Which is better insulation

I just put up my storm windows in the basement (full length windows in the bathroom and bedroom). Past years I put styrofoam between the upper half of the three windows. Would bubble wrap provide better insulation than the styrofoam?
---MIKE---
In the White Mountains of New Hampshire (44� 15' N - Elevation 1580')
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On Oct 14, 10:23 am, snipped-for-privacy@webtv.net (---MIKE---) wrote:

I think that depends... -----
- gpsman
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I just put up my storm windows in the basement (full length windows in the bathroom and bedroom). Past years I put styrofoam between the upper half of the three windows. Would bubble wrap provide better insulation than the styrofoam?
---MIKE---
In the White Mountains of New Hampshire (44� 15' N - Elevation 1580')
What is the R value of bubble wrap? I doubt it is as good as foam, but it does let in light if that is a factor.
Take a peek here http://planetgreen.discovery.com/home-garden/insulate-windows-bubble-wrap.html
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On Oct 14, 10:23 am, snipped-for-privacy@webtv.net (---MIKE---) wrote:

Covering the whole window with clear shrinkwrap plastic would be the best. The big box stores will have the stuff in stock.
R
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I think he meant to insulate the windows to prevent heat from radiating out through the glass, not to seal it from air leaks.
Unless I'm missing something, almost any foam should be better than bubble wrap.
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Trapped air is a good insulator. Two layers of trapped air are better than one. The OP did not mention where exactly these windows are nor their orientation. Blocking the window with insulation board might prevent solar gain if they're facing South.
Personally I don't see the benefit to blocking off light to a basement and in a bathroom unless the rest of the house is as tight as a drum.

On R-value alone, yes. The mylar-coated bubble wrap insulation also helps with radiant heat as well, as would foil-covered rigid insulation.
R
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Sort of... Trapped air that can't move is a much better insulator than air that can circulate (convection). That's styrofoam (and fiberglass).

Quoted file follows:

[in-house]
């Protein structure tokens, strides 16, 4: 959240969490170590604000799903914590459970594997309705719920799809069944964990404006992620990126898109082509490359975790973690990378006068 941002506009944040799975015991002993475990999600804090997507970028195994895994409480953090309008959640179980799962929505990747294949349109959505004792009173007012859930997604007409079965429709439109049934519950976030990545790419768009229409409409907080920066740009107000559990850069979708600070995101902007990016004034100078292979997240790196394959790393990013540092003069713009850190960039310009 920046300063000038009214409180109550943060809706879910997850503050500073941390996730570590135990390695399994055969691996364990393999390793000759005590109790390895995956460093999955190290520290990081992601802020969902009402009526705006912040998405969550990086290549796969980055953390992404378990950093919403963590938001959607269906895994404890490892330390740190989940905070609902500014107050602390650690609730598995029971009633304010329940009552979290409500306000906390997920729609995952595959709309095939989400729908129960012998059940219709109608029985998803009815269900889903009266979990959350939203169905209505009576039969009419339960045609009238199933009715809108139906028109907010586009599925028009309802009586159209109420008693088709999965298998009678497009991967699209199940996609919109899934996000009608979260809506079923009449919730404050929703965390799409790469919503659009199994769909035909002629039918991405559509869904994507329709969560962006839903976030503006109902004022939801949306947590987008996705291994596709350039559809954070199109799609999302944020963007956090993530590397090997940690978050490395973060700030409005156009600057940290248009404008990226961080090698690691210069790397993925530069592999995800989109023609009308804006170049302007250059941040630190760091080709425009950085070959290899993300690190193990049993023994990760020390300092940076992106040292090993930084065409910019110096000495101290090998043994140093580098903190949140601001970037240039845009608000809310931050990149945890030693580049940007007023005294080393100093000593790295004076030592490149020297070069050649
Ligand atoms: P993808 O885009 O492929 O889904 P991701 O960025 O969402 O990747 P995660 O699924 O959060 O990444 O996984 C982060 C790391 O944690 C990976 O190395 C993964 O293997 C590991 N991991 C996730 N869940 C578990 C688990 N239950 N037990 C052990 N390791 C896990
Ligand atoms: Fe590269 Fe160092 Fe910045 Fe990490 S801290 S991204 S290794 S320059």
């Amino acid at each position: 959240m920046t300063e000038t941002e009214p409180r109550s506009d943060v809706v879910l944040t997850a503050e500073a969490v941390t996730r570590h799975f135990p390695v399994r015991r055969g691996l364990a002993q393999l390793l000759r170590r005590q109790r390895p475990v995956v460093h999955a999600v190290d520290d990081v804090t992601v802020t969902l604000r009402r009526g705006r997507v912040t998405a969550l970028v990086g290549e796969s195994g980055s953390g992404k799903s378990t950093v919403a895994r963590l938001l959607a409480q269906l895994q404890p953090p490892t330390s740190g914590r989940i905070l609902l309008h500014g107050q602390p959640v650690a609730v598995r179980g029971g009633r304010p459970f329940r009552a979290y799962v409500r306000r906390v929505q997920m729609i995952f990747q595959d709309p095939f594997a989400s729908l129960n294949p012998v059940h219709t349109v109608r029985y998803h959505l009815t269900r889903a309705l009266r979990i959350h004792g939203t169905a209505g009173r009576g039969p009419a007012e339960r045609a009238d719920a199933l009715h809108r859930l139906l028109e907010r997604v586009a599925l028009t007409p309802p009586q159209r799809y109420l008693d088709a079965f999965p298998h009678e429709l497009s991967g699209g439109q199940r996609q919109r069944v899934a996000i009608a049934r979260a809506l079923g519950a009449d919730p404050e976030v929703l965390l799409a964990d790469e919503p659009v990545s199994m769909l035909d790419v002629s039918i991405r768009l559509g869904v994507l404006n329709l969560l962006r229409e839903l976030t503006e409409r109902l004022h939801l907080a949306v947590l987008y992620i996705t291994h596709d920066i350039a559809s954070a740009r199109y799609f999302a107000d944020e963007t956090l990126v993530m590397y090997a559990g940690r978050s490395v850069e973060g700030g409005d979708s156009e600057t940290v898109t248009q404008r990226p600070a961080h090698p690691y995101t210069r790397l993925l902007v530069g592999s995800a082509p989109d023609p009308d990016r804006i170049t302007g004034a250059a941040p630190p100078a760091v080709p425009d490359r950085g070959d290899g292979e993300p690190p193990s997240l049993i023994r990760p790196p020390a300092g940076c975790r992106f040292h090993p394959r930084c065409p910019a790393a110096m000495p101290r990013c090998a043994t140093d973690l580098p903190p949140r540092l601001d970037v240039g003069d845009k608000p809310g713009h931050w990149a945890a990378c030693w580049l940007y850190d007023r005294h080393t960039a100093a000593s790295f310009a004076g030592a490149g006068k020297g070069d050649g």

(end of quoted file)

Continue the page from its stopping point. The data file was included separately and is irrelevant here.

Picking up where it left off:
And a thousand is even better (styrofoam).
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Ignoring the hyperbole but continuing with that logic, are you suggesting the OP remove the windows and close in the walls?
Before I'd start blocking light in a basement, I'd make damn sure that all other energy conservation avenues were exhausted. Hence my recommendation for shrink wrap clear plastic over the windows. Esthetics play a roll as well.
R
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To clear up any confusion, I was not referring to a single layer of bubble wrap. I am thinking of filling the entire space between the two windows with bunched up bubble wrap.
---MIKE---
In the White Mountains of New Hampshire (44� 15' N - Elevation 1580')
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On Oct 15, 8:29 am, snipped-for-privacy@webtv.net (---MIKE---) wrote:

You said you have full length windows (whatever that means) in the basement bedroom and bathroom. I imagine that the bedroom and bathroom are occupied. Why do you want to cut down on the light coming into those rooms?
You are asking a specific question but it's unclear if you're even barking up the right tree. Describe the basement. Exposed concrete walls? Framed out and drywalled? Framed out, fully insulated? How about the floor? Painted concrete, vinyl tile on concrete? Raised floor (sleeper system or equivalent) with insulation, plywood subfloor and carpet?
It's unclear to me whether you are trying to conserve heat when other areas of heat loss are far greater in area.
Spill with some details! Post some pictures on a hosting site and post a link to them back here.
R
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On 10/14/2011 10:23 AM, ---MIKE--- wrote:

It may depend on how airtight the insulation is. If it's not sealed all the way around, neither will do much good.
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